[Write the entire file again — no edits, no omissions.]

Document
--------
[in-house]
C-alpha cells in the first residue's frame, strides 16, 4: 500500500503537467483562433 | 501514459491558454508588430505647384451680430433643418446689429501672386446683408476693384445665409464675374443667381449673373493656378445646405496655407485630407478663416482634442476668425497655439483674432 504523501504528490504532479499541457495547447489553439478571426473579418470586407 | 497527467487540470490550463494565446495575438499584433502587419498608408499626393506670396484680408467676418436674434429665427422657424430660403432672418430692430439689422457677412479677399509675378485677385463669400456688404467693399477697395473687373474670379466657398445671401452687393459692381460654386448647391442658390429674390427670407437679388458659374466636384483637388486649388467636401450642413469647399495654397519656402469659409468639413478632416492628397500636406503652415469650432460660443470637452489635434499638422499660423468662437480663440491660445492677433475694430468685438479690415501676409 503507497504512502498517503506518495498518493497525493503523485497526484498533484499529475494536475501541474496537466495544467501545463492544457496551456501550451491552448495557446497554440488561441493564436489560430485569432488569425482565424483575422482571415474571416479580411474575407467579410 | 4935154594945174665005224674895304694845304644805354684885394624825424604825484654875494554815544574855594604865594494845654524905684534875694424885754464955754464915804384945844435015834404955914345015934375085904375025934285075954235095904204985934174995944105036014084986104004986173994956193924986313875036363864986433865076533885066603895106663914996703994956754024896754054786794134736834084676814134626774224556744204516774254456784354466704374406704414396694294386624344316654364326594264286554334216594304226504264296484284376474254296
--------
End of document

[in-house]
C-alpha cells in the first residue's frame, strides 16, 4: 500500500503537467483562433 | 501514459491558454508588430505647384451680430433643418446689429501672386446683408476693384445665409464675374443667381449673373493656378445646405496655407485630407478663416482634442476668425497655439483674432 504523501504528490504532479499541457495547447489553439478571426473579418470586407 | 497527467487540470490550463494565446495575438499584433502587419498608408499626393506670396484680408467676418436674434429665427422657424430660403432672418430692430439689422457677412479677399509675378485677385463669400456688404467693399477697395473687373474670379466657398445671401452687393459692381460654386448647391442658390429674390427670407437679388458659374466636384483637388486649388467636401450642413469647399495654397519656402469659409468639413478632416492628397500636406503652415469650432460660443470637452489635434499638422499660423468662437480663440491660445492677433475694430468685438479690415501676409 503507497504512502498517503506518495498518493497525493503523485497526484498533484499529475494536475501541474496537466495544467501545463492544457496551456501550451491552448495557446497554440488561441493564436489560430485569432488569425482565424483575422482571415474571416479580411474575407467579410 | 4935154594945174665005224674895304694845304644805354684885394624825424604825484654875494554815544574855594604865594494845654524905684534875694424885754464955754464915804384945844435015834404955914345015934375085904375025934285075954235095904204985934174995944105036014084986104004986173994956193924986313875036363864986433865076533885066603895106663914996703994956754024896754054786794134736834084676814134626774224556744204516774254456784354466704374406704414396694294386624344316654364326594264286554334216594304226504264296484284376474254296